Treatment should be aimed at a specific pathogen whenever feasible. However, polymicrobial infections are common. The ideal is a conclusive microbiologic diagnosis, but frequently this must be presumptive (at least initially), and treatment must be based on experience. Rational deduction may be necessary under field conditions. Empirical antimicrobial therapy, that is, the ability to predict the infecting microbe based on site of infection and the drugs to which that microbe are susceptible, without the support of culture and susceptibility data, is increasingly problematic. Older data upon which empirical therapy is based often failed to discriminate between infecting pathogens and normal flora, making it difficult to predict the actual cause of infection. More importantly, microbial resistance has eliminated many drugs that originally were considered effective against the infecting pathogen.
The use of cytology should not be overlooked. Examination of a direct smear stained with Wright's or Gram's stain may help to establish the types of pathogens involved (gram-positive or gram-negative rods or cocci).
Culture and Susceptibility Testing
Isolation and characterization of the causative pathogen, susceptibility testing, and determination of the MIC provide a sound foundation from which to select the antimicrobial drug, as well as the dosage regimen. However, under field conditions, it is often difficult to attain laboratory support for antimicrobial therapy. Package insert data or recent literature may be helpful for designing a dosing regimen under these conditions.
Ideally, the selection of an appropriate drug and dosing regimen will be based on the minimum inhibitory concentration (MIC) of the drug toward an isolate of the infecting organism that has been cultured from the patient. However, some organisms are too slow-growing for MIC determination, limiting reports to S (susceptible), I (intermediate), or R (resistant) designation. The validity of susceptibility data is only as good as the sample itself. Care should be taken to assure that the sample reflects the infected tissue and that proper cleansing accompanies sample collection. Differences in testing among laboratories can markedly impact interpretation. Ideally, testing will be performed by a laboratory that follows guidelines and interpretive criteria promulgated by the Clinical Laboratory Standards Institute.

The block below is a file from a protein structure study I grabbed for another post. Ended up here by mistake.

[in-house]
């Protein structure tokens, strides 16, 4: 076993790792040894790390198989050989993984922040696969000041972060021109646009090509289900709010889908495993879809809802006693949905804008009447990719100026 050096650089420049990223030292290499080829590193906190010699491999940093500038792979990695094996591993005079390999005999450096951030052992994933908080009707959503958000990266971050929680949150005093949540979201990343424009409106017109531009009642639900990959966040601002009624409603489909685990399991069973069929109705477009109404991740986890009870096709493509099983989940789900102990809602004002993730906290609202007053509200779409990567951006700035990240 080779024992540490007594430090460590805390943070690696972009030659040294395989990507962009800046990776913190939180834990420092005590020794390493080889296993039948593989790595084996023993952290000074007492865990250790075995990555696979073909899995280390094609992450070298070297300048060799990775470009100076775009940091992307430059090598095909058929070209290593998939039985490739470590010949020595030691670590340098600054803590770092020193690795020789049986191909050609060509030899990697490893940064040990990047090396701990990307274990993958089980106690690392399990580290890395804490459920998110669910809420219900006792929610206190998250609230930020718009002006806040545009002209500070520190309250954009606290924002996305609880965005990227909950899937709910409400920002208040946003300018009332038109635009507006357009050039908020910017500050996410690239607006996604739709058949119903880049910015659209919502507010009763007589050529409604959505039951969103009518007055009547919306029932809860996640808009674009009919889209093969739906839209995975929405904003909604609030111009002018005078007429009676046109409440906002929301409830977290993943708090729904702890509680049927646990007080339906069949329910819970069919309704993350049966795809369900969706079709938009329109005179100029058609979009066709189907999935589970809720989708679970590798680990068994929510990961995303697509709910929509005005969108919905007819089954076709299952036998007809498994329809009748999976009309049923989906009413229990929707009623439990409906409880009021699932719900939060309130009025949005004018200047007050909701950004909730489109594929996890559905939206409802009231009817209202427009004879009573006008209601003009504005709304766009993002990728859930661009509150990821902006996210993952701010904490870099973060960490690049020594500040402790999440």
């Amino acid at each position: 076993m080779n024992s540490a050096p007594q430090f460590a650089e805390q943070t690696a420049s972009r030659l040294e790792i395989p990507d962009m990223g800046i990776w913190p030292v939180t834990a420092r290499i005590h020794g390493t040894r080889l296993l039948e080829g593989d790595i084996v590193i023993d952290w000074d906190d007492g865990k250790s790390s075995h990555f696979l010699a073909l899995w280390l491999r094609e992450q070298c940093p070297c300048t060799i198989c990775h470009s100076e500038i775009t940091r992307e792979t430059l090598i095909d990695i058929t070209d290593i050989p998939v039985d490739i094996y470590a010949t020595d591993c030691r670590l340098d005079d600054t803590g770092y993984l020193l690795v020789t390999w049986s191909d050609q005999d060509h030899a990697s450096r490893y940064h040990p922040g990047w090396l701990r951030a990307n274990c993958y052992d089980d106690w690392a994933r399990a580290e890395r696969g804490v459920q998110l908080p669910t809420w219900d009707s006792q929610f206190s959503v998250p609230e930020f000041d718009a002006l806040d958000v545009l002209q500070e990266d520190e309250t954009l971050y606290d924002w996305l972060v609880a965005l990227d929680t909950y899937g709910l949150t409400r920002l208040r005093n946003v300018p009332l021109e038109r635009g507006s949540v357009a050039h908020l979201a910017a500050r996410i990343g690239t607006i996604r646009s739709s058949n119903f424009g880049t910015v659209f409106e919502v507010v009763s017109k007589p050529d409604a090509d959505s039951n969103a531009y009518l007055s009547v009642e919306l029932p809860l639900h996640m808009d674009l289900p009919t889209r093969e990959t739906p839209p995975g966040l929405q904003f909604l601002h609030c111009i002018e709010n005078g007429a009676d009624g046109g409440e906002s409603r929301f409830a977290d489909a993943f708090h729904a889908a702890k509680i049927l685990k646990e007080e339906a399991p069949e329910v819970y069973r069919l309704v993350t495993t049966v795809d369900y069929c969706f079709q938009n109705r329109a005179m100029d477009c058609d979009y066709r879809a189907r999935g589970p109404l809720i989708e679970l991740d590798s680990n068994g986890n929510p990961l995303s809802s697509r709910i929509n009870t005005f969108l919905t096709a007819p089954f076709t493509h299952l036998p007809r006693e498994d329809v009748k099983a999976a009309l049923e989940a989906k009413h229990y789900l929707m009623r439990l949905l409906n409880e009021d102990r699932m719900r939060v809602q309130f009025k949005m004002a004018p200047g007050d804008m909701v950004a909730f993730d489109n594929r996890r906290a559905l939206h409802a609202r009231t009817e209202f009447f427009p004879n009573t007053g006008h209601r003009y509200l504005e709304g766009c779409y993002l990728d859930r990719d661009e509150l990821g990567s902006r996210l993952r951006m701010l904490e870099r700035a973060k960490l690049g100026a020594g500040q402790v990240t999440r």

Data from even appropriately collected samples tested under ideal conditions remain subject to limitations. Testing cannot take into account the impact of distribution to the site of infection, host factors such as inflammation, or microbial factors, including the size of the inoculum. These and other factors may indicate a need to modify the dosing regimen to assure adequate concentrations at the site of infection. Positive factors not evident during testing include the impact of subinhibitory concentrations (post-antibiotic effects), which may provide persistent antimicrobial effects and facilitate host removal of bacteria. Persistent effects have been demonstrated for penicillins, cephalosporins, macrolides, tetracyclines, aminoglycosides, and several other antibacterial agents. Susceptibility testing also does not take into account the impact of the time course of drug concentrations on antimicrobial efficacy.
Appropriate Selection of Antimicrobial Agents
Among the factors to be considered are the causative microorganism(s), results of sensitivity tests, pathogenicity of organisms, pathologic lesions, acuteness of infection, pharmacokinetics of the drug(s) indicated, expense, potential drug toxicity, organic dysfunctions (especially kidney and liver function), and possible interactions with drugs administered concurrently.